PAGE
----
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West Indies captain Jason Holder says his team will consider taking the knee during next month’s Test series against England, an act of solidarity with the Black Lives Matter movement that is also being reviewed by Olympic organisers.
Holder’s squad arrived in Manchester this week to find the country gripped by the anti-racism protests which have spread across the globe in response to the killing of George Floyd in the United States.
The act of kneeling has become a symbolic way to show support, popularised by American football player Colin Kaepernick, and many sports people are expected to do so as competitions emerge from the coronavirus shutdown.
The International Olympic Committee plans to consult with athletes about whether the gesture – previously banned from podiums – should be approved when the delayed Games go ahead next year in Tokyo.
The West Indies have a more immediate choice to make, with their first Test against England taking place at the Ageas Bowl from July 8, and Holder plans to canvass his team-mates for a collective decision.
“What has happened recently has impacted the world and the response from people around the world has been tremendous,” he said.
“You must acknowledge it and protesting or standing up for what you believe is seen as noble and courageous and something I myself would never sit and disapprove of.
“It (taking a knee) will definitely – probably – be discussed amongst us and we’ll decide how we’ll go forward as a team with it. I just want to make sure whatever we do, if we do anything, that it is done the right way.
“Whatever point we make, if we do decide to show some sort of solidarity with it, we’ll make sure everyone is on the same page.
“But I don’t want to sit here and speak for the other members of the team without consulting them.”
Former Windies skipper Darren Sammy revealed this week that he had been the victim of a potentially offensive nickname during his time in the Indian Premier League and, while Holder has escaped similar treatment in his career, he is keenly aware of the wider societal problems.
“I haven’t had any personal experience of racial abuse in cricket. As a sport I can only dial my memory back to an incident with Moeen Ali and Jofra (Archer) also had an incident in New Zealand,” he said.
“But I would be foolish to sit here and say that racism is not prevalent. It is a crime throughout the entire world and something that will probably be an ongoing discussion way past our lifetimes.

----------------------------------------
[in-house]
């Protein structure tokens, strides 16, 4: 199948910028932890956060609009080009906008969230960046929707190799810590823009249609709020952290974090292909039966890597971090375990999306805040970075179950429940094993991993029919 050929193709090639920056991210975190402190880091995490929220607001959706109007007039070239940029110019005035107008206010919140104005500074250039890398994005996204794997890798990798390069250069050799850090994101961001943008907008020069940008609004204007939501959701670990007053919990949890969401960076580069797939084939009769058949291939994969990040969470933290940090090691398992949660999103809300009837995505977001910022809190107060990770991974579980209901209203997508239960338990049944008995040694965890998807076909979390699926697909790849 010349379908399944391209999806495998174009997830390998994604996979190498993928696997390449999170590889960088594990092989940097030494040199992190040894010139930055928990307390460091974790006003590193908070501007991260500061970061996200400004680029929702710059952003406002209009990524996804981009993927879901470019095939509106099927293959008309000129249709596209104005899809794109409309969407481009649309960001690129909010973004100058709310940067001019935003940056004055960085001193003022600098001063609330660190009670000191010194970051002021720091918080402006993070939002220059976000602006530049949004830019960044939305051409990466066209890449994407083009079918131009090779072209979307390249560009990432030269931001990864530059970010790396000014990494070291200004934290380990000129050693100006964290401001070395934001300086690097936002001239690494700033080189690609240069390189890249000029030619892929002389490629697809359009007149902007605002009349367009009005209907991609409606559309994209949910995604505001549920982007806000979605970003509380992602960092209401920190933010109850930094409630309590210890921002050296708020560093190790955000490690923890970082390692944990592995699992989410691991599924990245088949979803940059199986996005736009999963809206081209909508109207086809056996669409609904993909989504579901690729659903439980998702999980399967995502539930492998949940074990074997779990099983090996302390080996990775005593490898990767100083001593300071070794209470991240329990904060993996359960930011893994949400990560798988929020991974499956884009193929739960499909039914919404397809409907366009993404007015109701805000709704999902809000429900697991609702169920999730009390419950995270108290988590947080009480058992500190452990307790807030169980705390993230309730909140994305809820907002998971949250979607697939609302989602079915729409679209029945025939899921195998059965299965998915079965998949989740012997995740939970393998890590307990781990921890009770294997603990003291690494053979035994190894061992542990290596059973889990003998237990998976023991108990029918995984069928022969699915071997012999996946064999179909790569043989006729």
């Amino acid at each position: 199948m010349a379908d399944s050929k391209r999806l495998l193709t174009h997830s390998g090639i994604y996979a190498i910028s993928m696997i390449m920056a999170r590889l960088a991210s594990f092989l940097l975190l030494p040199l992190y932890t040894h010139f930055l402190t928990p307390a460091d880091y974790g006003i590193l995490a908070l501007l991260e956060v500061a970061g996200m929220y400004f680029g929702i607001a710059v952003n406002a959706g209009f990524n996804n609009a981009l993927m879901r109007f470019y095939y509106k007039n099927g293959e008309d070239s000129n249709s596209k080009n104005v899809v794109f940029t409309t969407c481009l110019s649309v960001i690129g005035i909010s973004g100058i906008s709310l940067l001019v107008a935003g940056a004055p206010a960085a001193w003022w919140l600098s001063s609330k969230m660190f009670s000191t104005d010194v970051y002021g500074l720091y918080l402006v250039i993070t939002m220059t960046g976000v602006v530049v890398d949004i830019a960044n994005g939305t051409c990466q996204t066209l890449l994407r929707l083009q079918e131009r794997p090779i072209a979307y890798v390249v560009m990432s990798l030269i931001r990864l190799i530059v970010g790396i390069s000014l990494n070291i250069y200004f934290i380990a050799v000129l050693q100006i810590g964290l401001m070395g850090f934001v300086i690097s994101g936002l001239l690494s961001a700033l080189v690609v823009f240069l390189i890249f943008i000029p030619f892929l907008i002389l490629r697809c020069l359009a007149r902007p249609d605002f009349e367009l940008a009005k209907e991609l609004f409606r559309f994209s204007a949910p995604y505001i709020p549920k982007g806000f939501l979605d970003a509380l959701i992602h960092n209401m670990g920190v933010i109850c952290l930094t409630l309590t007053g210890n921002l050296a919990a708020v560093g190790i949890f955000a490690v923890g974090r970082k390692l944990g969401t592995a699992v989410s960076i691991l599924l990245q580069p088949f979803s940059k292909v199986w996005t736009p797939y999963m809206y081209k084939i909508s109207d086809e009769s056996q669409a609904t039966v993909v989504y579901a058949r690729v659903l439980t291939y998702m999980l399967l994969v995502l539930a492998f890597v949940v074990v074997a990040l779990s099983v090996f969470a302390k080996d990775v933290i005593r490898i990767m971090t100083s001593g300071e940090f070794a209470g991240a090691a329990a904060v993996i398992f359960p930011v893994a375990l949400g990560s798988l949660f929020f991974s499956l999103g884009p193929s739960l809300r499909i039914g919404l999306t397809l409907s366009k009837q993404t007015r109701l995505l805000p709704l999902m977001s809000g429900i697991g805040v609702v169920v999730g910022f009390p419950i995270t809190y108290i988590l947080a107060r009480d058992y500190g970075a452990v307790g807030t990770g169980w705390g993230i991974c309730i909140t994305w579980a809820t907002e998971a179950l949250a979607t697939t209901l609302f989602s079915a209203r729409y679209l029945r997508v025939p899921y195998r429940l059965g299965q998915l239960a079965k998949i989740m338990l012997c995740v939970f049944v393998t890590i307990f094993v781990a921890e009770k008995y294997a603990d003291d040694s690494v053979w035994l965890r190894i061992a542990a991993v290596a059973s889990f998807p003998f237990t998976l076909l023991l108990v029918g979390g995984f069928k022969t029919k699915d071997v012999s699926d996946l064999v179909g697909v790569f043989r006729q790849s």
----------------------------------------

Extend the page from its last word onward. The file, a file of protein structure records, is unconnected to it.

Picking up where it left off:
“For me the greatest thing at the end of the day is unity. I just want equality to excel, so we can have less fighting, less killing, less adversity in society. That is the main message I would like to contribute.”
Meanwhile, IOC president Thomas Bach outlined the organisation’s plans to re-evaluate the issue alongside competitors.
“We are very clear in our position against any kind of discrimination and racism and we appreciate the athletes supporting this principle in a dignified way and making use of their right to free speech,” he said.
“We have fully supported the initiative for the IOC Athletes Commission to have dialogue with athletes around the world to explore different ways for how Olympic athletes can express their support for the principles enshrined in the Olympic charter in a dignified way.
“We also agree with the Athletes Commission that we must always respect the Olympic spirit. This means we must make a difference between such support for the principles enshrined in the Olympic charter and potentially divisive demonstrations.”
When asked if there was such a thing as a non-divisive demonstration, Bach claimed that “non-discrimination” was in the Olympic DNA.
“Everyone that is participating in the Olympic movement and the Olympic Games in particular is standing for these values and is demonstrating for these values already by participating,” he said.
“You will see with Olympic solidarity and our programmes around the Olympic refugee team and support for refugees worldwide, our efforts for gender equality, and so many more actions, we are delivering day by day on this commitment to non-discrimination.”
The PGA Tour is back this week at the Charles Schwab Challenge in Fort Worth, with players observing a moment’s silence at 8.46am – honouring Floyd.
World number one Rory McIlory is one of several big names to support the move and the wider issues involved.
“Not using that tee time is a wonderful gesture,” he said.
“My hero growing up was Tiger Woods. Tiger doesn’t look the same as me, has had a very different upbringing to the one that I have had. But he was my hero growing up and it didn’t matter what colour his skin was, what his beliefs were.
“A great word that I’ve sort of been thinking of over the last couple of weeks is ‘tolerance’. I think everyone can just be a little more tolerant, and a little more educated and not as ignorant.”